4 C  uNPs as a boon to sustainable agriculture 4.1 A  s a plant nutrient Various mineral elements are essentially required in the form of macro- and micronutrients for proper growth of vegetative and reproductive tissues. The macronutrients are generally required at the concentration of greater than 0.1% of dry tissue weight, which includes magnesium (Mg), potassium (K), nitrogen (N), calcium (Ca), sulfur (S), and phosphorus (P). However, nutrients that are required at a concentration less than 0.01% of the dry tissue weight are known as micronutrients. These are mainly copper (Cu), nickel (Ni), iron (Fe), molybdenum (Mo), manganese (Mn), boron (B), zinc (Zn), and chlorine (Cl). The macroand micronutrients are responsible for various functions as structural components in macromolecules [34]. As ­mentioned earlier, all the above macro- and micro­ nutrients are necessarily required by plants, but, here, we emphasized the role of Cu as a plant nutrient. Plants require Cu as a micronutrient, which is evident by the presence of its high concentration in chloroplasts. It was estimated that 70% of the total Cu is found in chloroplasts. In fact, Cu plays an important role in the synthesis of chlorophyll and other plant pigments and is also responsible for protein and carbohydrate metabolism [35]. Brought to you by | IGC - Inst de Geociencias Authenticated Download Date | 7/19/18 3:07 PM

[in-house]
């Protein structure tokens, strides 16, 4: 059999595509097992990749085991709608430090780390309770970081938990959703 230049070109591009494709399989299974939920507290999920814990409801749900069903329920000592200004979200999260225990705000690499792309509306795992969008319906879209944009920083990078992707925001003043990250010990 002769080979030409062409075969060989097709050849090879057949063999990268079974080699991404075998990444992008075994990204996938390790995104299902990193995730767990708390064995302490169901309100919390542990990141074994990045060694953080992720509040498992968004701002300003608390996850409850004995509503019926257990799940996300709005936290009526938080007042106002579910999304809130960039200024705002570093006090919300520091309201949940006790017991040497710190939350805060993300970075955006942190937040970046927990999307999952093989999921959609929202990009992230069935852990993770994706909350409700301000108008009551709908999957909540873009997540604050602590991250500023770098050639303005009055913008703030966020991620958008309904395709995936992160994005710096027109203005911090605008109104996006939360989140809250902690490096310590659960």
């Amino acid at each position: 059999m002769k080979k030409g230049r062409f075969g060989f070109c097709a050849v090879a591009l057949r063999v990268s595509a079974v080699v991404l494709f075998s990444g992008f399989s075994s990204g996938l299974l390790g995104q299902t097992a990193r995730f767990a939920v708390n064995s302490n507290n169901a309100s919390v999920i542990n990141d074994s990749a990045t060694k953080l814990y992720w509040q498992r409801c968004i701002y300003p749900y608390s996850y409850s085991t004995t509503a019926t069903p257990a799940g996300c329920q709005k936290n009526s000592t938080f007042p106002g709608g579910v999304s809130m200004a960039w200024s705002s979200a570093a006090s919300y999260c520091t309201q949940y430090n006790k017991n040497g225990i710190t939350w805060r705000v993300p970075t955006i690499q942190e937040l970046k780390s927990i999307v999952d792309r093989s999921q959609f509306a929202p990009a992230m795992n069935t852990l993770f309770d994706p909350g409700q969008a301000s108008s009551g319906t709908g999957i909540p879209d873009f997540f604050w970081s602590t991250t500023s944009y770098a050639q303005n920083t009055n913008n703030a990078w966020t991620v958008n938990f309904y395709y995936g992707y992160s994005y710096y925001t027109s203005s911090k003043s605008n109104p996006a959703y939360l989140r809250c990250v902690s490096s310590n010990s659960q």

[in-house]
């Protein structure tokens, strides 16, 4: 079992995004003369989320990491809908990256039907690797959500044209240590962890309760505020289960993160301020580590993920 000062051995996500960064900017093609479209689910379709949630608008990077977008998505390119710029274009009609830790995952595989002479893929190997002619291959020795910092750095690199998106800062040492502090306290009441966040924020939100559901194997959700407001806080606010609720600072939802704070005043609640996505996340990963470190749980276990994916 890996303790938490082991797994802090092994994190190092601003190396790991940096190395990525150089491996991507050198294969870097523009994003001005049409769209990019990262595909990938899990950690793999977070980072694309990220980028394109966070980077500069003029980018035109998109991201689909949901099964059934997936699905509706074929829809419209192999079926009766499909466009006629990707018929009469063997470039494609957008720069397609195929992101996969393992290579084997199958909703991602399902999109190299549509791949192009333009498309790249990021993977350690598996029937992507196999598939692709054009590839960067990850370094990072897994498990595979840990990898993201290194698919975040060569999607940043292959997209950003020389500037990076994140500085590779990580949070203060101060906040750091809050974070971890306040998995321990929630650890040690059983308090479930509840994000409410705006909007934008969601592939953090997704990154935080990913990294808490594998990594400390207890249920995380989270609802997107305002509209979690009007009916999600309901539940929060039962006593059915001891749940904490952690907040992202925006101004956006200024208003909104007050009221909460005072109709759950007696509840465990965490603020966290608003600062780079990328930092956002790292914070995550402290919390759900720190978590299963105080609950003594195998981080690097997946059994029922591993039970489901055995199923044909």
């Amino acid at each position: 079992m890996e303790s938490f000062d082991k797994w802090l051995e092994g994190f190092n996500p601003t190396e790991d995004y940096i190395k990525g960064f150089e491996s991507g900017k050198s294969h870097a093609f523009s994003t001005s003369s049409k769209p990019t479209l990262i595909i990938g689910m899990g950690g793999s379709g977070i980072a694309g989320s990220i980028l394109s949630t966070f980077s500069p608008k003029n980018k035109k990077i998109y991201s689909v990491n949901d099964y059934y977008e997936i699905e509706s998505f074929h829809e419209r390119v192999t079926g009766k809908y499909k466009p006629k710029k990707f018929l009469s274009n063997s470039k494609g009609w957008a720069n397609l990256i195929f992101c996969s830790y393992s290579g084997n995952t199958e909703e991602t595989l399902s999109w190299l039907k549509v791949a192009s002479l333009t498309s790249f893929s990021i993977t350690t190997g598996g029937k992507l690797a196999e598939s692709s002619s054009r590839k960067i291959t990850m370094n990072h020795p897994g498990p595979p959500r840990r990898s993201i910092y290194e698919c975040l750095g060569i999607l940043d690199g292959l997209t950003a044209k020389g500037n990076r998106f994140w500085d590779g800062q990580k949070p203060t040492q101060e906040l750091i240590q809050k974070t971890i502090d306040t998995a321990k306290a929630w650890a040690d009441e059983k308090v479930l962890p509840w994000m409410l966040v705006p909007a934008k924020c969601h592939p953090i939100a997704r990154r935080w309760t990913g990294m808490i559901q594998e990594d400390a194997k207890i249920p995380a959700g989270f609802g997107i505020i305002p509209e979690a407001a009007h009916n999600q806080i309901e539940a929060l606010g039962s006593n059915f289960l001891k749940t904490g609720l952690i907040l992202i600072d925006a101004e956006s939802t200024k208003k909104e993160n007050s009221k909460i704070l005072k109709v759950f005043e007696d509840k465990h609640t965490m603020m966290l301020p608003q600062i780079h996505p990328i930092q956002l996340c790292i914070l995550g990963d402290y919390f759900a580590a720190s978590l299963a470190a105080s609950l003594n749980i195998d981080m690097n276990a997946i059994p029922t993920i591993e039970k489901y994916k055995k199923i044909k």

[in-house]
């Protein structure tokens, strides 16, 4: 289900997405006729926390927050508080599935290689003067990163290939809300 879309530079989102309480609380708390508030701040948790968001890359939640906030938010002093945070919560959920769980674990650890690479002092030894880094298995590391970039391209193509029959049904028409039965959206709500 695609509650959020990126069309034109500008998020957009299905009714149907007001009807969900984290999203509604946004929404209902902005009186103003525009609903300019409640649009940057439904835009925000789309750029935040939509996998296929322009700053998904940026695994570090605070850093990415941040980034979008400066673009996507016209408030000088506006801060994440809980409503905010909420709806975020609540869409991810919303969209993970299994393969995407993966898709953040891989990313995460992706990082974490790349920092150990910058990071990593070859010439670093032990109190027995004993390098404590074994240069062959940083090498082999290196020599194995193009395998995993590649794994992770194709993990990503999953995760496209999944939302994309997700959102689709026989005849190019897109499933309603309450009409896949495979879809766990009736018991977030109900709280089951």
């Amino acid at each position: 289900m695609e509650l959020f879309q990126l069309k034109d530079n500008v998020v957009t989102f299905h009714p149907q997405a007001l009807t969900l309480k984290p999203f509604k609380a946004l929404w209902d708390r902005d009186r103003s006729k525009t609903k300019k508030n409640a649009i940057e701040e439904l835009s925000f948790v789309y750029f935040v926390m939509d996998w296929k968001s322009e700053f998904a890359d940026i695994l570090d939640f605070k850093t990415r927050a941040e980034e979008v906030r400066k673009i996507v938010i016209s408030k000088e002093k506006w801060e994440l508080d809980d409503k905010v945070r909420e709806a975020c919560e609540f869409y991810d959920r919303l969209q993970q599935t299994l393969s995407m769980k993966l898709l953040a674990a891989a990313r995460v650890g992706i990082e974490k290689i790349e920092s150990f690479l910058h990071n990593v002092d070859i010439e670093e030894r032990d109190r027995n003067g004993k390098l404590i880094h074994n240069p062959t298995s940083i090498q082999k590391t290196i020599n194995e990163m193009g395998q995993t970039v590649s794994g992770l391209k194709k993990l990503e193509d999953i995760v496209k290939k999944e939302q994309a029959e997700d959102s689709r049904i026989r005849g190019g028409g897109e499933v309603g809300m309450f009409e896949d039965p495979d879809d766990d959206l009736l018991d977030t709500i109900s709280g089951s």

4      M. Rai et al.: Copper and copper nanoparticles The deficiency of Cu may lead to various disease c­ onditions in crop plants leading to loss in yield. Its deficiency may cause many disorders, which mainly include necrosis of the apical meristem, stunted growth, bleaching, and distortion of young leaves. Generally, Cu deficiency affects the vegetative growth, formation of grains, seeds, and fruits. In addition, reduction in lignification of cell walls in higher plants is a common anatomical change exhibited due to Cu deficiency. The reduced lignification of cell walls is mainly responsible for the distortion of young leaves, bending and twisting of stems and twigs [36]. The unavailability of Cu in free form is the main reason of Cu deficiency. Cu is mainly associated with organic matter, which is immobile in the soil, and hence, it results in the deficiency [35]. In this context, the use of CuNPs will solve all the above problems related to unavailability of Cu and its deficiency in plants. The concentration-dependent efficacy of copper oxide nanoparticles (CuONPs) on seed germination and root growth was demonstrated in soybean and chickpea [37]. The seed germination was enhanced by CuONPs (having a diameter 10,000 times lesser than it is generally suggested for Cu-oxychloride. Cu with chitosan complex nano-gels was reported to inhibit the growth of cereal plant pathogenic fungus Fusarium graminearum due to their synergistic effect. These nanohydrogels can be considered as a new generation of Cubased bio-pesticides because of their bio-compatibility [51]. In vitro antifungal activity of CuNPs synthesized by chemical method was studied against plant pathogens, namely, F. oxysporum, Alternaria alternata, Curvularia lunata, and Phoma destructiva [52]. The study demonstrated a remarkable antifungal activity against the test fungi and recommended application of CuNPs as an antifungal agent in nano-formulation. Shende et  al. [53] also reported the inhibitory effect of biogenically synthesized CuNPs on the development of F. oxysporum, Fusarium culmorum, and F. graminearum. Chemically synthesized CuNPs also inhibited the growth of F. culmorum, F. oxysporum, and Fusarium equiseti [54]. The nano-based products such as nano-pesticides, nano-fungicides, nano-insecticides, etc., are already in the market, while many others are under the developing stage [55]. Hence, in the agriculture sector, CuNPs will be the most demanding nano-­formulations, which could be used in plant protection in the near future by various modes. Figure 1 shows a schematic illustration for various